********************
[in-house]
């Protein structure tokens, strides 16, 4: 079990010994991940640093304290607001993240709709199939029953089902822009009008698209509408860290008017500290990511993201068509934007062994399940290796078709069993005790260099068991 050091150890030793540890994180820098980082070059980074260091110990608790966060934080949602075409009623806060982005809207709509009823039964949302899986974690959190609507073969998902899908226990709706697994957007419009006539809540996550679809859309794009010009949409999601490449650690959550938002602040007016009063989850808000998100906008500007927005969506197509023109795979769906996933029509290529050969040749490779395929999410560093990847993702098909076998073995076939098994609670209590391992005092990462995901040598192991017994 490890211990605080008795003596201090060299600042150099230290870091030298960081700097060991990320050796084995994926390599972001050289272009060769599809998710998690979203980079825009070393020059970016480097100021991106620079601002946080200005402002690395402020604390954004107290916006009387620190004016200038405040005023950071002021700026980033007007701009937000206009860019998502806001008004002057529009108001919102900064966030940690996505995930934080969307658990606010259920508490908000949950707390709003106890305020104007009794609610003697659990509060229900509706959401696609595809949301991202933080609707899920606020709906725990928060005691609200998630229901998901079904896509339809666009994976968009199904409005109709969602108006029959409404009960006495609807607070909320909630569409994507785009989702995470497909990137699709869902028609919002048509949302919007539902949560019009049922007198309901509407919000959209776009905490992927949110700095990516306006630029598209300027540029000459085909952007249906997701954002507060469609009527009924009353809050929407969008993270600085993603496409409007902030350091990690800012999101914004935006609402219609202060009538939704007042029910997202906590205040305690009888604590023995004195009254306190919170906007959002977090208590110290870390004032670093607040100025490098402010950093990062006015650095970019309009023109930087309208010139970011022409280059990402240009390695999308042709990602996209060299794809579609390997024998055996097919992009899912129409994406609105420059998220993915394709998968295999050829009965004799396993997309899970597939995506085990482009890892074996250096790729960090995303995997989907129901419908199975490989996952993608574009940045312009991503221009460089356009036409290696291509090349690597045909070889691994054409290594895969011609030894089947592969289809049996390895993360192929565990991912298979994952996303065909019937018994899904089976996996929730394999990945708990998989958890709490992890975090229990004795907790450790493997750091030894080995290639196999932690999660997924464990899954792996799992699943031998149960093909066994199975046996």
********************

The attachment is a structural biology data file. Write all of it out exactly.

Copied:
[in-house]
């Protein structure tokens, strides 16, 4: 079990010994991940640093304290607001993240709709199939029953089902822009009008698209509408860290008017500290990511993201068509934007062994399940290796078709069993005790260099068991 050091150890030793540890994180820098980082070059980074260091110990608790966060934080949602075409009623806060982005809207709509009823039964949302899986974690959190609507073969998902899908226990709706697994957007419009006539809540996550679809859309794009010009949409999601490449650690959550938002602040007016009063989850808000998100906008500007927005969506197509023109795979769906996933029509290529050969040749490779395929999410560093990847993702098909076998073995076939098994609670209590391992005092990462995901040598192991017994 490890211990605080008795003596201090060299600042150099230290870091030298960081700097060991990320050796084995994926390599972001050289272009060769599809998710998690979203980079825009070393020059970016480097100021991106620079601002946080200005402002690395402020604390954004107290916006009387620190004016200038405040005023950071002021700026980033007007701009937000206009860019998502806001008004002057529009108001919102900064966030940690996505995930934080969307658990606010259920508490908000949950707390709003106890305020104007009794609610003697659990509060229900509706959401696609595809949301991202933080609707899920606020709906725990928060005691609200998630229901998901079904896509339809666009994976968009199904409005109709969602108006029959409404009960006495609807607070909320909630569409994507785009989702995470497909990137699709869902028609919002048509949302919007539902949560019009049922007198309901509407919000959209776009905490992927949110700095990516306006630029598209300027540029000459085909952007249906997701954002507060469609009527009924009353809050929407969008993270600085993603496409409007902030350091990690800012999101914004935006609402219609202060009538939704007042029910997202906590205040305690009888604590023995004195009254306190919170906007959002977090208590110290870390004032670093607040100025490098402010950093990062006015650095970019309009023109930087309208010139970011022409280059990402240009390695999308042709990602996209060299794809579609390997024998055996097919992009899912129409994406609105420059998220993915394709998968295999050829009965004799396993997309899970597939995506085990482009890892074996250096790729960090995303995997989907129901419908199975490989996952993608574009940045312009991503221009460089356009036409290696291509090349690597045909070889691994054409290594895969011609030894089947592969289809049996390895993360192929565990991912298979994952996303065909019937018994899904089976996996929730394999990945708990998989958890709490992890975090229990004795907790450790493997750091030894080995290639196999932690999660997924464990899954792996799992699943031998149960093909066994199975046996």